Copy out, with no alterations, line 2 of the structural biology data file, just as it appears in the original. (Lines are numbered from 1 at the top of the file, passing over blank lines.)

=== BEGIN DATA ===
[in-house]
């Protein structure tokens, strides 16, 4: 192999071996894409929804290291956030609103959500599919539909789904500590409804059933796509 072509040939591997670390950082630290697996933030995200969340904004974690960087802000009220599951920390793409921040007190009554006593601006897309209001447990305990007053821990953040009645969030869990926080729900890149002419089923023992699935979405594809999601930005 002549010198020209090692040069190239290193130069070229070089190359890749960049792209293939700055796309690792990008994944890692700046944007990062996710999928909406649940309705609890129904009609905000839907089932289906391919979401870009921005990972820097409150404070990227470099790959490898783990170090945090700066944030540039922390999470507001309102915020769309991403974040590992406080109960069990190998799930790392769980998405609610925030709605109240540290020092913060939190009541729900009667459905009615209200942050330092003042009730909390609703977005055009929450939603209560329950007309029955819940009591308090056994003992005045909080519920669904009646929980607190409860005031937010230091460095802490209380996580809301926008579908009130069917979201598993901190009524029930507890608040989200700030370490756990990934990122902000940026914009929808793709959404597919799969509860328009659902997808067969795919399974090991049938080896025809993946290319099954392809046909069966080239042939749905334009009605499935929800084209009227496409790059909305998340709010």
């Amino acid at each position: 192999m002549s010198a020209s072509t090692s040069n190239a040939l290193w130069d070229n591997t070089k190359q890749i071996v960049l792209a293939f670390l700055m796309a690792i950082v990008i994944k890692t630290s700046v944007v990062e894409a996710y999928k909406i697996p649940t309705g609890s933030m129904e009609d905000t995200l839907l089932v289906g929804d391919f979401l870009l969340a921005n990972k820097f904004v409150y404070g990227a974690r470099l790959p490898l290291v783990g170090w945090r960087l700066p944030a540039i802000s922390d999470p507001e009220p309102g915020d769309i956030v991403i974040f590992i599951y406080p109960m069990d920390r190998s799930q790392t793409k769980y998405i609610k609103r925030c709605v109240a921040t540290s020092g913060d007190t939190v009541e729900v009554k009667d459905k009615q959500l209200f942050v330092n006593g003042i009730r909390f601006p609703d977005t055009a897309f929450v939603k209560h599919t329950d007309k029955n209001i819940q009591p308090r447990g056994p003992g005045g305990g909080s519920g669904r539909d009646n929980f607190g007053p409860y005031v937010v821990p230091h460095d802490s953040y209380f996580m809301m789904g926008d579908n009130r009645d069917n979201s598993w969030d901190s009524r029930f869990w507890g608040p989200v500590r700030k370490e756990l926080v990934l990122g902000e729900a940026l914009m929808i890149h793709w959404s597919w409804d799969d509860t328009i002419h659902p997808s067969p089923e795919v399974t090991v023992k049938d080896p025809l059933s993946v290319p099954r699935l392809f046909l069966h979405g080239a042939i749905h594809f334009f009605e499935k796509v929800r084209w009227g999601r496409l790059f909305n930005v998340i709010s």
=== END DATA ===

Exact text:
């Protein structure tokens, strides 16, 4: 192999071996894409929804290291956030609103959500599919539909789904500590409804059933796509 072509040939591997670390950082630290697996933030995200969340904004974690960087802000009220599951920390793409921040007190009554006593601006897309209001447990305990007053821990953040009645969030869990926080729900890149002419089923023992699935979405594809999601930005 002549010198020209090692040069190239290193130069070229070089190359890749960049792209293939700055796309690792990008994944890692700046944007990062996710999928909406649940309705609890129904009609905000839907089932289906391919979401870009921005990972820097409150404070990227470099790959490898783990170090945090700066944030540039922390999470507001309102915020769309991403974040590992406080109960069990190998799930790392769980998405609610925030709605109240540290020092913060939190009541729900009667459905009615209200942050330092003042009730909390609703977005055009929450939603209560329950007309029955819940009591308090056994003992005045909080519920669904009646929980607190409860005031937010230091460095802490209380996580809301926008579908009130069917979201598993901190009524029930507890608040989200700030370490756990990934990122902000940026914009929808793709959404597919799969509860328009659902997808067969795919399974090991049938080896025809993946290319099954392809046909069966080239042939749905334009009605499935929800084209009227496409790059909305998340709010």